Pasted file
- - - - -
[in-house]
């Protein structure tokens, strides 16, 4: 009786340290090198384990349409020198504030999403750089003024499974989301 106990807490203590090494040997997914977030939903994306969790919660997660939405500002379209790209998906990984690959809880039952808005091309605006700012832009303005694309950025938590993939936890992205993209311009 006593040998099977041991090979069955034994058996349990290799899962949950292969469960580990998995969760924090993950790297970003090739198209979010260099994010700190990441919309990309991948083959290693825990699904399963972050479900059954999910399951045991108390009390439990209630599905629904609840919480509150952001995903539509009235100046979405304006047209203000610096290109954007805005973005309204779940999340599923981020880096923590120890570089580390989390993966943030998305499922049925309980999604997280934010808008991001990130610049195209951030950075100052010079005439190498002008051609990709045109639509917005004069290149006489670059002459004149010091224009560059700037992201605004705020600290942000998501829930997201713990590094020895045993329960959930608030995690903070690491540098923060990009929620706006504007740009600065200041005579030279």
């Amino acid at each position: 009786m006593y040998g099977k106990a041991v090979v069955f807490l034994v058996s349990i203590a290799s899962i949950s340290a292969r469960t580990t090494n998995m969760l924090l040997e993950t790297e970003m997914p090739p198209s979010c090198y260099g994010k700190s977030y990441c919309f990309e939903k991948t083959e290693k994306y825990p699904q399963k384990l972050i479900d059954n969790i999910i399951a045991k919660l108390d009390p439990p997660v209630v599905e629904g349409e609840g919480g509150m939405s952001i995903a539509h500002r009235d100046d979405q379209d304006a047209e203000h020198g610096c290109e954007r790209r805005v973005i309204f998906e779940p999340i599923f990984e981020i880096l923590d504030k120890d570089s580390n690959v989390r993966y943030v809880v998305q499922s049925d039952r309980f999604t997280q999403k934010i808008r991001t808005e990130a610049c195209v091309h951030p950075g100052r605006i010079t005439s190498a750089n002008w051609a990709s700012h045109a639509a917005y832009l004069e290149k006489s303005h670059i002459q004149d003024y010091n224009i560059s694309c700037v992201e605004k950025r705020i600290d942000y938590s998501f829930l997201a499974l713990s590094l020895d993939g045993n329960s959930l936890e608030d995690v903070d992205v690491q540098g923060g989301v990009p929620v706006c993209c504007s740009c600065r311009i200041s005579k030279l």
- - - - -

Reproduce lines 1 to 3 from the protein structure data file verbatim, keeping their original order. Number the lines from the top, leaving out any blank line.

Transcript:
[in-house]
């Protein structure tokens, strides 16, 4: 009786340290090198384990349409020198504030999403750089003024499974989301 106990807490203590090494040997997914977030939903994306969790919660997660939405500002379209790209998906990984690959809880039952808005091309605006700012832009303005694309950025938590993939936890992205993209311009 006593040998099977041991090979069955034994058996349990290799899962949950292969469960580990998995969760924090993950790297970003090739198209979010260099994010700190990441919309990309991948083959290693825990699904399963972050479900059954999910399951045991108390009390439990209630599905629904609840919480509150952001995903539509009235100046979405304006047209203000610096290109954007805005973005309204779940999340599923981020880096923590120890570089580390989390993966943030998305499922049925309980999604997280934010808008991001990130610049195209951030950075100052010079005439190498002008051609990709045109639509917005004069290149006489670059002459004149010091224009560059700037992201605004705020600290942000998501829930997201713990590094020895045993329960959930608030995690903070690491540098923060990009929620706006504007740009600065200041005579030279």
């Amino acid at each position: 009786m006593y040998g099977k106990a041991v090979v069955f807490l034994v058996s349990i203590a290799s899962i949950s340290a292969r469960t580990t090494n998995m969760l924090l040997e993950t790297e970003m997914p090739p198209s979010c090198y260099g994010k700190s977030y990441c919309f990309e939903k991948t083959e290693k994306y825990p699904q399963k384990l972050i479900d059954n969790i999910i399951a045991k919660l108390d009390p439990p997660v209630v599905e629904g349409e609840g919480g509150m939405s952001i995903a539509h500002r009235d100046d979405q379209d304006a047209e203000h020198g610096c290109e954007r790209r805005v973005i309204f998906e779940p999340i599923f990984e981020i880096l923590d504030k120890d570089s580390n690959v989390r993966y943030v809880v998305q499922s049925d039952r309980f999604t997280q999403k934010i808008r991001t808005e990130a610049c195209v091309h951030p950075g100052r605006i010079t005439s190498a750089n002008w051609a990709s700012h045109a639509a917005y832009l004069e290149k006489s303005h670059i002459q004149d003024y010091n224009i560059s694309c700037v992201e605004k950025r705020i600290d942000y938590s998501f829930l997201a499974l713990s590094l020895d993939g045993n329960s959930l936890e608030d995690v903070d992205v690491q540098g923060g989301v990009p929620v706006c993209c504007s740009c600065r311009i200041s005579k030279l």